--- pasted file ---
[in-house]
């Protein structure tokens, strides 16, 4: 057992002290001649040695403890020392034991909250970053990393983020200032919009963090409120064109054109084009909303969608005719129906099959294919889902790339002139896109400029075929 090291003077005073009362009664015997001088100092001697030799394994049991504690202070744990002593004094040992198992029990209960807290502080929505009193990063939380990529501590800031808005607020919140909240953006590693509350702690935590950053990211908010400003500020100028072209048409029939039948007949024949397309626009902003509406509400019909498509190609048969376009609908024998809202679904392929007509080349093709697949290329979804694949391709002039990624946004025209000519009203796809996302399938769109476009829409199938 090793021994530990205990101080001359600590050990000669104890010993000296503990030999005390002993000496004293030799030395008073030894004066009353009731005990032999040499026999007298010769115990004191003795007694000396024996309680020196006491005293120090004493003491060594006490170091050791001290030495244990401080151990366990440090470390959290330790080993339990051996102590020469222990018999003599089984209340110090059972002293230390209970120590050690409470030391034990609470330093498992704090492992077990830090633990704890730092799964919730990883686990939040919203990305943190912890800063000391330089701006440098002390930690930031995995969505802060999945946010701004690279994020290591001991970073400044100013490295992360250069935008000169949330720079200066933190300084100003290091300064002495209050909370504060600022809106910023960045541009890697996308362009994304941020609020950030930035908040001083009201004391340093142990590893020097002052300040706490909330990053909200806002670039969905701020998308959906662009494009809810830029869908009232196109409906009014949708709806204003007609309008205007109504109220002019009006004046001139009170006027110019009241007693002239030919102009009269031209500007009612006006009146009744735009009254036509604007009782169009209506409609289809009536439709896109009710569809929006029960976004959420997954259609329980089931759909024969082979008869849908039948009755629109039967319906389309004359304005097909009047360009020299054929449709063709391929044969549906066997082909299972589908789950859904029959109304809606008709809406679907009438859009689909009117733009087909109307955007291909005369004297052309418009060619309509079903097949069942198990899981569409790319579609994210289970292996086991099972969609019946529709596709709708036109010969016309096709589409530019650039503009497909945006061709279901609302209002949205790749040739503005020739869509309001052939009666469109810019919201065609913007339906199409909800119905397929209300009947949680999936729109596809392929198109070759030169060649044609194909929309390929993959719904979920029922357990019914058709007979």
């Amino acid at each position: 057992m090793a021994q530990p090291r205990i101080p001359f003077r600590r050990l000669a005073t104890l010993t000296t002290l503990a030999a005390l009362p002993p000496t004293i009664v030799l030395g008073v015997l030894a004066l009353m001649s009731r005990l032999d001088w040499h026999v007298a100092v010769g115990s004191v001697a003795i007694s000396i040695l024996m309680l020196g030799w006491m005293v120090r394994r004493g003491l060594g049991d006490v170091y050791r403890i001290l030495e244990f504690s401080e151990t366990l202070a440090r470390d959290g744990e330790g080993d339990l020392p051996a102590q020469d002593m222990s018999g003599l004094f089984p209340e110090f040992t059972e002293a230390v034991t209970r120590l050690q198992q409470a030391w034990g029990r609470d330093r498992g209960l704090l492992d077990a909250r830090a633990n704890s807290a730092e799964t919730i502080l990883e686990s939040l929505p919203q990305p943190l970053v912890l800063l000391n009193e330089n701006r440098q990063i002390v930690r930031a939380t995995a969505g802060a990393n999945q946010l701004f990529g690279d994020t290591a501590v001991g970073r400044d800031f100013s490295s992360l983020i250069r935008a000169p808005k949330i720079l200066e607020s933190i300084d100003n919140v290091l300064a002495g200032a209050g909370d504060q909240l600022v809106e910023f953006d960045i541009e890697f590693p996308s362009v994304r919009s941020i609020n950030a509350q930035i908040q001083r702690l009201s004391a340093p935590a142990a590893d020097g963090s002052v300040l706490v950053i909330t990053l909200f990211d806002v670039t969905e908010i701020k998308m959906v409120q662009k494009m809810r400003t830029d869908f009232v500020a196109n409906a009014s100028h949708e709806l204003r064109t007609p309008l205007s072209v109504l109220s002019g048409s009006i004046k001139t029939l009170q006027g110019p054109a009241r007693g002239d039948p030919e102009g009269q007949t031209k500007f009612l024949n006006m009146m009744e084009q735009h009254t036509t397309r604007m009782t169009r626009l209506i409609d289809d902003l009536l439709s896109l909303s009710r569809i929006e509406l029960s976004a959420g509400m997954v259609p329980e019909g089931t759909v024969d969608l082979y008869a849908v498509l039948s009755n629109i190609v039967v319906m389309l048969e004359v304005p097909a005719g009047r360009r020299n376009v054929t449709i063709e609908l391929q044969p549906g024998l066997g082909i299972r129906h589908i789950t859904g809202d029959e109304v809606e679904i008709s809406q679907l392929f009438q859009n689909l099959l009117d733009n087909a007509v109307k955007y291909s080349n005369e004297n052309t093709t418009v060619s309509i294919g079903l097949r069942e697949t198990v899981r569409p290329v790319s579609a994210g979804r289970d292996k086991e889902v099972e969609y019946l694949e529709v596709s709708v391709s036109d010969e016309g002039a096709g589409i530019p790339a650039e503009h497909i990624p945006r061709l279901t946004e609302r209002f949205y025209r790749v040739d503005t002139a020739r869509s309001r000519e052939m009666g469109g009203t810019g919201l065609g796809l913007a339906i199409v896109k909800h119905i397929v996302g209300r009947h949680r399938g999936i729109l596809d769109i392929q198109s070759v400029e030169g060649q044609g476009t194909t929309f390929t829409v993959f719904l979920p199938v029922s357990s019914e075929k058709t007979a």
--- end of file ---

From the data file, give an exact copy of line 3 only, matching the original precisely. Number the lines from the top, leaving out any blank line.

């Amino acid at each position: 057992m090793a021994q530990p090291r205990i101080p001359f003077r600590r050990l000669a005073t104890l010993t000296t002290l503990a030999a005390l009362p002993p000496t004293i009664v030799l030395g008073v015997l030894a004066l009353m001649s009731r005990l032999d001088w040499h026999v007298a100092v010769g115990s004191v001697a003795i007694s000396i040695l024996m309680l020196g030799w006491m005293v120090r394994r004493g003491l060594g049991d006490v170091y050791r403890i001290l030495e244990f504690s401080e151990t366990l202070a440090r470390d959290g744990e330790g080993d339990l020392p051996a102590q020469d002593m222990s018999g003599l004094f089984p209340e110090f040992t059972e002293a230390v034991t209970r120590l050690q198992q409470a030391w034990g029990r609470d330093r498992g209960l704090l492992d077990a909250r830090a633990n704890s807290a730092e799964t919730i502080l990883e686990s939040l929505p919203q990305p943190l970053v912890l800063l000391n009193e330089n701006r440098q990063i002390v930690r930031a939380t995995a969505g802060a990393n999945q946010l701004f990529g690279d994020t290591a501590v001991g970073r400044d800031f100013s490295s992360l983020i250069r935008a000169p808005k949330i720079l200066e607020s933190i300084d100003n919140v290091l300064a002495g200032a209050g909370d504060q909240l600022v809106e910023f953006d960045i541009e890697f590693p996308s362009v994304r919009s941020i609020n950030a509350q930035i908040q001083r702690l009201s004391a340093p935590a142990a590893d020097g963090s002052v300040l706490v950053i909330t990053l909200f990211d806002v670039t969905e908010i701020k998308m959906v409120q662009k494009m809810r400003t830029d869908f009232v500020a196109n409906a009014s100028h949708e709806l204003r064109t007609p309008l205007s072209v109504l109220s002019g048409s009006i004046k001139t029939l009170q006027g110019p054109a009241r007693g002239d039948p030919e102009g009269q007949t031209k500007f009612l024949n006006m009146m009744e084009q735009h009254t036509t397309r604007m009782t169009r626009l209506i409609d289809d902003l009536l439709s896109l909303s009710r569809i929006e509406l029960s976004a959420g509400m997954v259609p329980e019909g089931t759909v024969d969608l082979y008869a849908v498509l039948s009755n629109i190609v039967v319906m389309l048969e004359v304005p097909a005719g009047r360009r020299n376009v054929t449709i063709e609908l391929q044969p549906g024998l066997g082909i299972r129906h589908i789950t859904g809202d029959e109304v809606e679904i008709s809406q679907l392929f009438q859009n689909l099959l009117d733009n087909a007509v109307k955007y291909s080349n005369e004297n052309t093709t418009v060619s309509i294919g079903l097949r069942e697949t198990v899981r569409p290329v790319s579609a994210g979804r289970d292996k086991e889902v099972e969609y019946l694949e529709v596709s709708v391709s036109d010969e016309g002039a096709g589409i530019p790339a650039e503009h497909i990624p945006r061709l279901t946004e609302r209002f949205y025209r790749v040739d503005t002139a020739r869509s309001r000519e052939m009666g469109g009203t810019g919201l065609g796809l913007a339906i199409v896109k909800h119905i397929v996302g209300r009947h949680r399938g999936i729109l596809d769109i392929q198109s070759v400029e030169g060649q044609g476009t194909t929309f390929t829409v993959f719904l979920p199938v029922s357990s019914e075929k058709t007979a």